The decay theory easily explains the origin of lint and why new socks tend to release more lint than old socks. However, according to this theory, socks should never completely disappear, or, more importantly, reappear. This clearly contradicts everyday experience. The Quantum Theory of LaundryThe quantum theory of laundry (QTL), however, can explain the fundamental questions of laundry. The QTL is base on three intuitive assumptions. The sock never leaves the enclosed system of the washer or dryer. While the sock is confined to the total washer system it is not confined to the main washing compartment. It may be in the main washing compartment, in the lint trap , or anywhere in between. The sock can be expressed mathematically as a wave function of position and time (Y(x,t)). These assumptions can be mathematically manipulated to provide a number of functions and conditions which are in close correspondence to quantum theory. The first such condition is that the error is observing the position of a sock in a system multiplied by the error in measuring the momentum of the sock as it travels in the system is a constant. This relation is commonly referred to in quantum mechanic circles as the Heisenburg Uncertainty Principle(see equation 2). The implication of this relation is quite profound. If one disturbs the washer by looking in it or if one ends its cycle, the act of observing the sock in the main compartment will increase the error in knowing exactly how fast the sock is moving within the system as a whole. This means that the computerized tracking system in the machine that tries to maintain a statistical analysis of where every sock might be may accidentally misplace a sock somewhere in the washing system. The second result of the basic assumptions of the QTL is that the sock must always be somewhere in the washing system. This implies that the probability of finding the sock somewhere within the system at any time must always equal unity, or, the integral of the sock wave function squared must equal 1 (see equation 3).            

 

P(x) = òY*Ydx = òïY2êdx = 1 (3)
            Using these assumptions, a general form of the wave function for the sock in the washer can be inferred. This function is identical to the standard solution to the schroedinger Wave Equation ( SWE ) and can be expressed as two partial derivatives of time and space.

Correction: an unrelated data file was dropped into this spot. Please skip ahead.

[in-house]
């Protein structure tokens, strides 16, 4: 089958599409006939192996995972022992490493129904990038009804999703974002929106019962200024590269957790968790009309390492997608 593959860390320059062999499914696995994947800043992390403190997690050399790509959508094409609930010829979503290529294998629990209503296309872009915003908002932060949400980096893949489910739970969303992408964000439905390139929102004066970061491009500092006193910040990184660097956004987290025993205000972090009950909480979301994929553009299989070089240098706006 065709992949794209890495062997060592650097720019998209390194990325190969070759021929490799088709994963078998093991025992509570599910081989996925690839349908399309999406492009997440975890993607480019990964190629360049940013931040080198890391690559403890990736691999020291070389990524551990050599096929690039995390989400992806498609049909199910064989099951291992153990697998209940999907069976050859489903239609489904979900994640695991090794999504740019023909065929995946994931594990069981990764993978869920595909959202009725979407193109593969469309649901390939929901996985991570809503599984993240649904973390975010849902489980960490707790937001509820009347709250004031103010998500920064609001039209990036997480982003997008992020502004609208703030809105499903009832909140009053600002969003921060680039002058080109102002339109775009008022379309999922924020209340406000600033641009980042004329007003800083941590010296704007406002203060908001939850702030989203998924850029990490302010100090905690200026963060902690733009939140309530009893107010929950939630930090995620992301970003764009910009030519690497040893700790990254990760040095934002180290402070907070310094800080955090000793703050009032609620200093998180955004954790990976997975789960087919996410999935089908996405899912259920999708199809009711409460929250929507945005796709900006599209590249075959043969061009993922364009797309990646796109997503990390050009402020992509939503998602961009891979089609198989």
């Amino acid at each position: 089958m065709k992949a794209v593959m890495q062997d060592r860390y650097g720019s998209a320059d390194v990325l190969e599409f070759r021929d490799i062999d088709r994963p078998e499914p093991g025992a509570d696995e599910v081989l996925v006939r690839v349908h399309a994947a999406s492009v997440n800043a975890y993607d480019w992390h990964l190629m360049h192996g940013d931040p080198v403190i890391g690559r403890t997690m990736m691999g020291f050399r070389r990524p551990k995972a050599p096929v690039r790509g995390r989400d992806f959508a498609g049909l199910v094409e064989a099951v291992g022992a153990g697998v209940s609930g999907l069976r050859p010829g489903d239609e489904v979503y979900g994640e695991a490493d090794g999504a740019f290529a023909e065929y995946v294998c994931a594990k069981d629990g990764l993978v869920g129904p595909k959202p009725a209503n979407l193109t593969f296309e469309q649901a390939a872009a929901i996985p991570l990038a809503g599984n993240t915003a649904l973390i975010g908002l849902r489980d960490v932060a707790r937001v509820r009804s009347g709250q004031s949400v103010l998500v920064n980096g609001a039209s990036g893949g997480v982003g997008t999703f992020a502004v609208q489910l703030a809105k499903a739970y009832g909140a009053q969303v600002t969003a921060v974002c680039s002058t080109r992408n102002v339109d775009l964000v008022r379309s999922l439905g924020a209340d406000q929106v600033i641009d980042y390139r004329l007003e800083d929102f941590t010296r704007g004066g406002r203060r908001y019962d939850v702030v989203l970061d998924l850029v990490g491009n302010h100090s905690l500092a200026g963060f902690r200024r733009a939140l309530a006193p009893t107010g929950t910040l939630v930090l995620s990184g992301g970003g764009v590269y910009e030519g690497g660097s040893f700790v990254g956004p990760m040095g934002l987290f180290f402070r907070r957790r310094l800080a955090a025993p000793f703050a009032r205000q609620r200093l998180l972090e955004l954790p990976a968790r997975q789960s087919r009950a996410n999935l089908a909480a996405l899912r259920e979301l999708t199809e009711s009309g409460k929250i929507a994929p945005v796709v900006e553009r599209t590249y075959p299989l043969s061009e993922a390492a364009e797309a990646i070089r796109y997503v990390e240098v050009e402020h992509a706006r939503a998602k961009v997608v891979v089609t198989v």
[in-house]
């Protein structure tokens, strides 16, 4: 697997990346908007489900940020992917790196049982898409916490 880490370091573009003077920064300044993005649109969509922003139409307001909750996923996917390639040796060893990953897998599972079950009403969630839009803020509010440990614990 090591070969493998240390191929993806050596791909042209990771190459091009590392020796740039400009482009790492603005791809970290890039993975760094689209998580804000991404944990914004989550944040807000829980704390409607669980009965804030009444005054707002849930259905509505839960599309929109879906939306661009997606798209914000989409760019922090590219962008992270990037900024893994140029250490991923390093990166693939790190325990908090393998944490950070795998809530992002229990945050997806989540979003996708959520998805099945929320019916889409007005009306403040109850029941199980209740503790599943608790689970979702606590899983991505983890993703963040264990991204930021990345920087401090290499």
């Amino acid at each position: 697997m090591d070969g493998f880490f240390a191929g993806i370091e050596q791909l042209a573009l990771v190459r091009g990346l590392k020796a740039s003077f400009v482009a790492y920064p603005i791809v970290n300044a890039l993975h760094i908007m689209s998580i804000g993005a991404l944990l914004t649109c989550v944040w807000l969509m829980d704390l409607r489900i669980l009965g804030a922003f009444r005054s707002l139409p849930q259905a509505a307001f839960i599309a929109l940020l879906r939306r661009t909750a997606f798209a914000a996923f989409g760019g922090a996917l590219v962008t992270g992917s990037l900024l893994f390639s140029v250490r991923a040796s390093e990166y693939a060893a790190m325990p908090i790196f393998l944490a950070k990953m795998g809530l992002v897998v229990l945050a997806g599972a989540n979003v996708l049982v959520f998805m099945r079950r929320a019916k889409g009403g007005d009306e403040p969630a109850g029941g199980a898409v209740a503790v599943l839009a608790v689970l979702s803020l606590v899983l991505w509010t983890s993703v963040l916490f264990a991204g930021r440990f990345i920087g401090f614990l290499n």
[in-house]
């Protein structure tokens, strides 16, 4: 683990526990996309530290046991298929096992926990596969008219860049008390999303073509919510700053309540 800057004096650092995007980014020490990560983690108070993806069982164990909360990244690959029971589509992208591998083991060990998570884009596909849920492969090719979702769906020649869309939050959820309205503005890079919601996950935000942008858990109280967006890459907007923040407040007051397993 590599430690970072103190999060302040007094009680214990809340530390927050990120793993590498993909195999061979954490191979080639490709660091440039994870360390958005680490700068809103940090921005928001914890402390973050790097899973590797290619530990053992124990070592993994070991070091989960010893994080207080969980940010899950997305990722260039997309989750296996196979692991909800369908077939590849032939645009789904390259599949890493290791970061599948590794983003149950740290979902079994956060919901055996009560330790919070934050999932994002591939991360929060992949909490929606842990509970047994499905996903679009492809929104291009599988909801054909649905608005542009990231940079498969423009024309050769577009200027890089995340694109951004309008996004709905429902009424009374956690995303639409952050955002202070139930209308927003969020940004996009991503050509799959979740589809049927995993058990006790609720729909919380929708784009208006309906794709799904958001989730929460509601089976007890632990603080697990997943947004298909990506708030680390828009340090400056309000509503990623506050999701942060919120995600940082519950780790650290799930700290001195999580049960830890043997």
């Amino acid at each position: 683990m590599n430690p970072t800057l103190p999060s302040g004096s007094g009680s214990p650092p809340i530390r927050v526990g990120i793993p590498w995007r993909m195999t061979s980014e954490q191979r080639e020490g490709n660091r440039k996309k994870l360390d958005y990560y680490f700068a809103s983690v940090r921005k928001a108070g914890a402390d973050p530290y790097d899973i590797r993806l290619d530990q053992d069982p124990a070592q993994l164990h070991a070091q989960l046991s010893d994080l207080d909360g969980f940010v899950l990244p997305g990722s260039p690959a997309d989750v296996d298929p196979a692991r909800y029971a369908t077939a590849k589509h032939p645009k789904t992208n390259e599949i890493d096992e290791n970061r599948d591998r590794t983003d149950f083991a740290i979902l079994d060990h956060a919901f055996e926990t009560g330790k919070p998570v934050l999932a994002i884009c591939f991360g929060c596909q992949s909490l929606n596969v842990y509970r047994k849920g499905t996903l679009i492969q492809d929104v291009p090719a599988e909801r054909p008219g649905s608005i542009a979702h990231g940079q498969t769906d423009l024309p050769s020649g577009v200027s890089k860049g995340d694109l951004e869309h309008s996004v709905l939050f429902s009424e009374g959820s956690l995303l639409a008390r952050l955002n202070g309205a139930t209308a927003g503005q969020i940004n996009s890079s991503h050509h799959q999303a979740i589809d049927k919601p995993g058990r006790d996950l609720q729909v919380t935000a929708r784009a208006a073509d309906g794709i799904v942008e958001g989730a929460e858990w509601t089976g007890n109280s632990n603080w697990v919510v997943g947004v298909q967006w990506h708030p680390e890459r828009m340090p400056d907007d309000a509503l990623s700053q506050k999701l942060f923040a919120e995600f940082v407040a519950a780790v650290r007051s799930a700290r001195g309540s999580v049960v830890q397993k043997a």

-h22Y   +U(x) = ih2Y   (4)                                                                                                                 8mp2x2                      2t2            8mx2t            

The sock wave functions that satisfy the SWE can take three forms that represent the three different possible places the sock can reside within the washing system. The entire system can be pictured as an infinite potential energy well that contains a finite energy barrier. The main washing compartment is represented as a potential well(5), the washing system is represented by the potential barrier(6), and the lint trap is represented by another, but narrower, potential well(7). 
Y1(x,t) = Asin(kx-wt) + Bcos(kx-wt) (5)
Y2(x,t) = E exp(-Fx-ut) (6)
Y3(x,t) = Csin(kx-wt) + Dcos(kx-wt) (7)
           
Where, the constants A, B, C, D, E, and F, are material properties of the sock and washer system and w, k, and u are cyclic properties of the postion of the sock within the washer.

The QTL explains the fundamental of problems of laundry in a very direct manner. The origin of lint can now be defined as the sum of probabilities that a sock traveled or tunneled through the washing system into the lint trap. The sock tunneling phenomenon is analogous to the electron tunneling phenomena in quantum mechanics. The occasional presence of large quantities of lint is easily explained by the real likelihood that entire socks can spontaneously take on the wave function of the lint trap. 
           
The QTL also explains that socks never actually disappear. Quite simply, at the time of disturbance or stopping of the machine they have a wave function that puts them temporarily in the washing system or completely converts them to lint.
           
Furthermore, if a machine is disturbed during a subsequent washing cycle there is a finite probability that a sock lost in previous cycles may reappear in the main washing compartment. This explains the appearance of other people's sock in your wash. 
           
Lastly, the disappearance of entire loads can be explained by the existence of the finite probability that all of the socks in the main compartment have taken on the wave function of the lint trap and subsequently turned to lint. This further implies that instead of accusing someone of stealing your socks, running the machine while empty for long periods of time will increase the chances of retrieval of most of the socks. 
           
While the current implications of the QTL seem extraordinary, the far reaching implications may redefine laundromat etiquette for centuries to come. 
*The more often you disturb the system the greater the chance of losing a sock and the greater the chance of retrieving a previously lost sock from someone else's load.             
*Furthermore, there is always a probability that an entire load of socks can be lost since the act of disturbing the machine is always a part of doing laundry.              *Thirdly, throwing away lint makes the retrieval of lost socks more difficult. So in all fairness to everyone who has ever used the machine, the lint should never be removed.             
*Fourthly, and for the individual, most importantly, when at a laundromat one should always insist on using the same washer and dryer to increase your chances of retrieving previously lost socks.             
*Lastly, and most importantly, washing machine repairpersons will now be required to have extensive backgrounds in quantum mechanics.